Positional Plagiocephaly (Flattened Head)
What is positional plagiocephaly?
The shape of a newborn's head may be affected by how the baby was positioned in the uterus, by the birth process, or by the baby's sleep position.
Positional plagiocephaly (say "play-jee-oh-SEF-uh-lee") means that a baby's head is flat in the back or on one side, usually from lying on the back or lying with the head to one side for long periods of time. Sometimes a baby's forehead, cheek, or ear may get pushed forward slightly on one side.
Babies can get a flattened head during the first few months of life. This is especially true since doctors began recommending putting babies down to sleep on their backs to reduce the risk of sudden infant death syndrome (SIDS).
Babies that are born early are more likely to get a flattened head. This is because their skulls are softer than in full-term babies.
How does a baby get a flattened head?
Lots of time spent in a crib, in car seats, or in carriers or similar seats may lead to a flattened head. But you can do things to help keep your baby's head from getting flat, such as giving plenty of "cuddle time" by holding your baby upright.
Torticollis, or "wryneck," can also lead to a flattened head. It's a problem with your baby's neck muscles that causes the head to turn to one side. If your baby has torticollis, your doctor may recommend neck exercises to help your baby turn his or her head.
How is a flattened head diagnosed?
Doctors can diagnose positional plagiocephaly by looking at the shape of a baby's head. The doctor will check to make sure that your baby doesn't have a different condition that affects the shape of the head.
How can you prevent or treat a flattened head?
These tips can help prevent a flattened head:
- Provide plenty of tummy time while your baby is awake. This means letting your baby lie down on the stomach while you are watching closely. This also helps your baby build strength and motor skills.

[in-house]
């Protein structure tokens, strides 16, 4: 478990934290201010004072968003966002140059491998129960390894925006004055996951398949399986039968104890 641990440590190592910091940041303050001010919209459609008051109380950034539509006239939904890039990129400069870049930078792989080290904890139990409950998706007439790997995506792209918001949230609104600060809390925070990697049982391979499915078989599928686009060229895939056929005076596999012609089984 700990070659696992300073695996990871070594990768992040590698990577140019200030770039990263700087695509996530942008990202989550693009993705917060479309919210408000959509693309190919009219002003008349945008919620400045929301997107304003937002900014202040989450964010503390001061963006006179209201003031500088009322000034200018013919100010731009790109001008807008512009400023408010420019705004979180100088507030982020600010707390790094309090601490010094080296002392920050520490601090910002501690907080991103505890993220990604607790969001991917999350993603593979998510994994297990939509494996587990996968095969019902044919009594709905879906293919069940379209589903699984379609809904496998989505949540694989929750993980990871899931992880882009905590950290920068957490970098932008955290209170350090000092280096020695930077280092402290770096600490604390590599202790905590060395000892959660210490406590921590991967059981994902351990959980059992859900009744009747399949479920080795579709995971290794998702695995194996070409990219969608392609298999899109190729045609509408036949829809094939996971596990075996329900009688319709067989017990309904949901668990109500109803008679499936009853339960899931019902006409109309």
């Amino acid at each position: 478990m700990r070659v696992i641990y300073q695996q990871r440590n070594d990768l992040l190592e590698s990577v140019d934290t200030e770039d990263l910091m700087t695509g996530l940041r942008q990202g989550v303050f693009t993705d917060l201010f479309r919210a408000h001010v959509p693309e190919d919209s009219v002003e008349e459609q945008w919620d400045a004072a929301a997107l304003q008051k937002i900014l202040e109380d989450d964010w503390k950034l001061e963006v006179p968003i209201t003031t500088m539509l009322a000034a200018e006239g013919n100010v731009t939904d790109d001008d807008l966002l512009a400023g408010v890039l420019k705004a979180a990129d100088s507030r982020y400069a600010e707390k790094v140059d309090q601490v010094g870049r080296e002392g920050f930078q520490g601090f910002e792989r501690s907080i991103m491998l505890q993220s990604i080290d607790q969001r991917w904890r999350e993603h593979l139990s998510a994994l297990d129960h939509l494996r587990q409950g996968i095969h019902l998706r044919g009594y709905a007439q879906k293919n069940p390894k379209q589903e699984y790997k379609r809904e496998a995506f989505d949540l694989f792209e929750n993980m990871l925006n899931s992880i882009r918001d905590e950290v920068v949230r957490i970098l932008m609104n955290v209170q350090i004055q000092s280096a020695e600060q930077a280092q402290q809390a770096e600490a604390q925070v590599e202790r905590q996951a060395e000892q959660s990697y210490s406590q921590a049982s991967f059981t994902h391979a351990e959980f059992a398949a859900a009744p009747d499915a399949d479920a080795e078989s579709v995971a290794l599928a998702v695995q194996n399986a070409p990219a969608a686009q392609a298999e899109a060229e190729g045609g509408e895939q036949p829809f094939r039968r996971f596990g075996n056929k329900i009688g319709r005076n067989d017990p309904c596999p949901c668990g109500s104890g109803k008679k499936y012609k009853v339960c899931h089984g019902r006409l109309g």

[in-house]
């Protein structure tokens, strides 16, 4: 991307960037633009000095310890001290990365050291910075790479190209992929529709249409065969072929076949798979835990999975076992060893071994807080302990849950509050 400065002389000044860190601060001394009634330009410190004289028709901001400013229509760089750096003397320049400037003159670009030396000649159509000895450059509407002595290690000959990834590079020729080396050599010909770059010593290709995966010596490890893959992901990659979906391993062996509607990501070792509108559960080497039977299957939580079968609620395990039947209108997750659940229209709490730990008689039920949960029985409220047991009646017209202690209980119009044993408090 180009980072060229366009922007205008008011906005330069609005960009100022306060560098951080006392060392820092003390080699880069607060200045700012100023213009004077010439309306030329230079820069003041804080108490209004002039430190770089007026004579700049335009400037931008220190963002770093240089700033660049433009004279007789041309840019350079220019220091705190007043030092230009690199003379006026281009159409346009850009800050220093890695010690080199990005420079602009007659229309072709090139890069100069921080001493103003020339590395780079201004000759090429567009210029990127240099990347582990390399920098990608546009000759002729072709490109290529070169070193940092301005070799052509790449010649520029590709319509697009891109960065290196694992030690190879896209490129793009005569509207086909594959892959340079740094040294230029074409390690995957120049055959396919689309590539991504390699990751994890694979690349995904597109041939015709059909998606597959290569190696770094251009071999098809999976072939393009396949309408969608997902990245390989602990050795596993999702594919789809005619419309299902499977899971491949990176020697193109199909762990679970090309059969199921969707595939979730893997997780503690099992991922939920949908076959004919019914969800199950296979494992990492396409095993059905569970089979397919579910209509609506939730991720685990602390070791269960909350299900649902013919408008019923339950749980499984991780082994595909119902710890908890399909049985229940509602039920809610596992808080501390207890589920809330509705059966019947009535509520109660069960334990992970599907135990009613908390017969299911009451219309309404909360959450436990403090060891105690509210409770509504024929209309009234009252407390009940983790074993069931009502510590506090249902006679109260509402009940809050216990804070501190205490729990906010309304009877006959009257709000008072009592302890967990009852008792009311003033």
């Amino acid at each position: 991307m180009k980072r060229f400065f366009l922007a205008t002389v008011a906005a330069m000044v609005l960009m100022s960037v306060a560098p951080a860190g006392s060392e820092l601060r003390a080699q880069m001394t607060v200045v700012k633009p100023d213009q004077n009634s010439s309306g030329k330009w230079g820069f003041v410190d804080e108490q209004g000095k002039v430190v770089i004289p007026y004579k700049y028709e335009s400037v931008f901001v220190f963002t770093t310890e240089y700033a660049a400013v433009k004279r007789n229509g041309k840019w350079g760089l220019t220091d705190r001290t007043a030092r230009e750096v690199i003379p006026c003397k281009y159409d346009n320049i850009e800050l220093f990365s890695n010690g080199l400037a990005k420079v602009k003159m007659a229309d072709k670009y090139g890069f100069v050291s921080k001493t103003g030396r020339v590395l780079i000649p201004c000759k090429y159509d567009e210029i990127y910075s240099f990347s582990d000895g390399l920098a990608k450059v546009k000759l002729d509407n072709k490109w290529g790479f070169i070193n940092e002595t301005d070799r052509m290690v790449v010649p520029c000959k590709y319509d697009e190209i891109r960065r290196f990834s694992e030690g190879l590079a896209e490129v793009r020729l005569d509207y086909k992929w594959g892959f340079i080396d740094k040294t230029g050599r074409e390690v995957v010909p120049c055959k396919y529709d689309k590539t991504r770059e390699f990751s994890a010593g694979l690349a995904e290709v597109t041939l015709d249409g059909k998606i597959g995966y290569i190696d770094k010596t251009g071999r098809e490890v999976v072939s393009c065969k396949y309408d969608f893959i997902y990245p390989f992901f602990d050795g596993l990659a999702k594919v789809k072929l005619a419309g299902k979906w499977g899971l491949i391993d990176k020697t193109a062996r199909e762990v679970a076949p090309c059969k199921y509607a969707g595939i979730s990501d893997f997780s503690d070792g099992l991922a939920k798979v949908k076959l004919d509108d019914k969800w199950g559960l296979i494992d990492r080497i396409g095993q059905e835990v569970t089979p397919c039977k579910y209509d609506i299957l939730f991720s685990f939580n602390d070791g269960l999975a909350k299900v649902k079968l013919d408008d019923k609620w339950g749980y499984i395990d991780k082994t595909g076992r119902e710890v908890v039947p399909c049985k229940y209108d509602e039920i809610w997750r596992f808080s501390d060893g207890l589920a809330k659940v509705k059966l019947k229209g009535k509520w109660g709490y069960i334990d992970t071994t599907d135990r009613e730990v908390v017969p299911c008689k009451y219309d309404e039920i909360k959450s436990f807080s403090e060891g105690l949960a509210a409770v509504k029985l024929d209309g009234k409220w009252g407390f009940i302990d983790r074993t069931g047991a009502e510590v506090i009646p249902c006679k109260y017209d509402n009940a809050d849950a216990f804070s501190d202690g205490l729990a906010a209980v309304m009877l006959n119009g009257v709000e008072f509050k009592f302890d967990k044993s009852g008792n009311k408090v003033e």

- Provide plenty of cuddle time by holding your baby in an upright position.
- Change the direction your baby lies in the crib each night. For example, have your baby's feet point one way in the crib one night and then switch the direction the next night. Alternate each night after that. This encourages your baby to turn his or her head a different way to look at people or things in the room.
- Change the location of the crib in your baby's room. This also encourages your baby to turn his or her head in a different direction. Babies usually turn their heads away from the wall, toward the inside of a room.
- If your baby has a flattened head, encourage your baby to turn the rounded side of the head toward the mattress. Use the tips above, such as changing the crib location or the direction your baby lies in the crib.
- Avoid having your baby spend too much time in car seats, carriers, or similar seats. But always put your baby in a car seat when he or she is riding in a car.
If your baby has a flattened head, there are things you can do to help your baby's head become rounder. Encourage your baby to turn the rounded side of the head toward the mattress. Use the tips above, such as changing the crib location or the direction your baby lies in the crib. Other treatments may include exercises recommended by your doctor or a physiotherapist. If your baby's head shape does not get better by around 6 months of age, be sure to let your doctor know.
If the flattened head is severe or other treatments haven't worked, your doctor may recommend treatment such as a custom helmet. The helmet can help correct the shape of your baby's head. Surgery usually isn't recommended except in rare cases.
How can you reduce the risk of SIDS?
To help reduce the risk of SIDS, place your baby on his or her back to sleep. Even if your baby has a flattened head, don't stop placing your baby on his or her back to sleep. Just offer plenty of tummy time and cuddle time, and change your baby's head position.
Talk with your doctor about how to position your baby so that you don't increase your baby's risk of SIDS.
Primary Medical Reviewer John Pope, MD - Pediatrics
Thomas M. Bailey, MD - Family Medicine
Kathleen Romito, MD - Family Medicine
Specialist Medical Reviewer Chuck Norlin, MD - Pediatrics
Current as ofMay 4, 2017
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